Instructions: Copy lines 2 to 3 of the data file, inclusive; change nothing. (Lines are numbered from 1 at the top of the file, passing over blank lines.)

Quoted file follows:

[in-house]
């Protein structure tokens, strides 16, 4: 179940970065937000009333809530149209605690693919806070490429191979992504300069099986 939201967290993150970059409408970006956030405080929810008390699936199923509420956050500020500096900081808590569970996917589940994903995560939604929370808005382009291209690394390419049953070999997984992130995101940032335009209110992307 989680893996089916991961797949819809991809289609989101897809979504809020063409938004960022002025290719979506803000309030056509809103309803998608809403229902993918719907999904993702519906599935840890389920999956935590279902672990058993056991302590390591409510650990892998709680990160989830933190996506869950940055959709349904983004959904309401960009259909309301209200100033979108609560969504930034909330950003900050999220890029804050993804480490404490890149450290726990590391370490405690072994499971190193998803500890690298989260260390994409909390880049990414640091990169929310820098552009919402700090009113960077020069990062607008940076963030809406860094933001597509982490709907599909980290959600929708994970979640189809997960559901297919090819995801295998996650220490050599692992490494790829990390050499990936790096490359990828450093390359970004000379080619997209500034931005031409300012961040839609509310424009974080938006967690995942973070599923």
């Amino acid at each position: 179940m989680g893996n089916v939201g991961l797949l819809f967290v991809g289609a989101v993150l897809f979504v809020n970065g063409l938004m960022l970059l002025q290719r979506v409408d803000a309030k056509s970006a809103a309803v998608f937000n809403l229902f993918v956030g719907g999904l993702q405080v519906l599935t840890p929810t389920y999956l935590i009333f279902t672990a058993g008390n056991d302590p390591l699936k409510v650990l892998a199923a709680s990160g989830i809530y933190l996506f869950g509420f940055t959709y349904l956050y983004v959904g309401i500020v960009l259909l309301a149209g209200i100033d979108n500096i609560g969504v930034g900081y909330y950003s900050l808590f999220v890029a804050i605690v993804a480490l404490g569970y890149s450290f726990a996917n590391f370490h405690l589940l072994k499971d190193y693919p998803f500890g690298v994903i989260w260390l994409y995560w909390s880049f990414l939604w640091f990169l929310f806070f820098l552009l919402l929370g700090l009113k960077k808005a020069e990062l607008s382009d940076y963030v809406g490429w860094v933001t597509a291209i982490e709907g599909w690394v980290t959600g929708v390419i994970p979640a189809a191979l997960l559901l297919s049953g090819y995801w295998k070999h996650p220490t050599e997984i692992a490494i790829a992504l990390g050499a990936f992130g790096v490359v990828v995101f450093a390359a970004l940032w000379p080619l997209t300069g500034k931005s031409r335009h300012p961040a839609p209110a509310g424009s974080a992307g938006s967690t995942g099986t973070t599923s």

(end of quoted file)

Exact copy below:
């Protein structure tokens, strides 16, 4: 179940970065937000009333809530149209605690693919806070490429191979992504300069099986 939201967290993150970059409408970006956030405080929810008390699936199923509420956050500020500096900081808590569970996917589940994903995560939604929370808005382009291209690394390419049953070999997984992130995101940032335009209110992307 989680893996089916991961797949819809991809289609989101897809979504809020063409938004960022002025290719979506803000309030056509809103309803998608809403229902993918719907999904993702519906599935840890389920999956935590279902672990058993056991302590390591409510650990892998709680990160989830933190996506869950940055959709349904983004959904309401960009259909309301209200100033979108609560969504930034909330950003900050999220890029804050993804480490404490890149450290726990590391370490405690072994499971190193998803500890690298989260260390994409909390880049990414640091990169929310820098552009919402700090009113960077020069990062607008940076963030809406860094933001597509982490709907599909980290959600929708994970979640189809997960559901297919090819995801295998996650220490050599692992490494790829990390050499990936790096490359990828450093390359970004000379080619997209500034931005031409300012961040839609509310424009974080938006967690995942973070599923």
């Amino acid at each position: 179940m989680g893996n089916v939201g991961l797949l819809f967290v991809g289609a989101v993150l897809f979504v809020n970065g063409l938004m960022l970059l002025q290719r979506v409408d803000a309030k056509s970006a809103a309803v998608f937000n809403l229902f993918v956030g719907g999904l993702q405080v519906l599935t840890p929810t389920y999956l935590i009333f279902t672990a058993g008390n056991d302590p390591l699936k409510v650990l892998a199923a709680s990160g989830i809530y933190l996506f869950g509420f940055t959709y349904l956050y983004v959904g309401i500020v960009l259909l309301a149209g209200i100033d979108n500096i609560g969504v930034g900081y909330y950003s900050l808590f999220v890029a804050i605690v993804a480490l404490g569970y890149s450290f726990a996917n590391f370490h405690l589940l072994k499971d190193y693919p998803f500890g690298v994903i989260w260390l994409y995560w909390s880049f990414l939604w640091f990169l929310f806070f820098l552009l919402l929370g700090l009113k960077k808005a020069e990062l607008s382009d940076y963030v809406g490429w860094v933001t597509a291209i982490e709907g599909w690394v980290t959600g929708v390419i994970p979640a189809a191979l997960l559901l297919s049953g090819y995801w295998k070999h996650p220490t050599e997984i692992a490494i790829a992504l990390g050499a990936f992130g790096v490359v990828v995101f450093a390359a970004l940032w000379p080619l997209t300069g500034k931005s031409r335009h300012p961040a839609p209110a509310g424009s974080a992307g938006s967690t995942g099986t973070t599923s």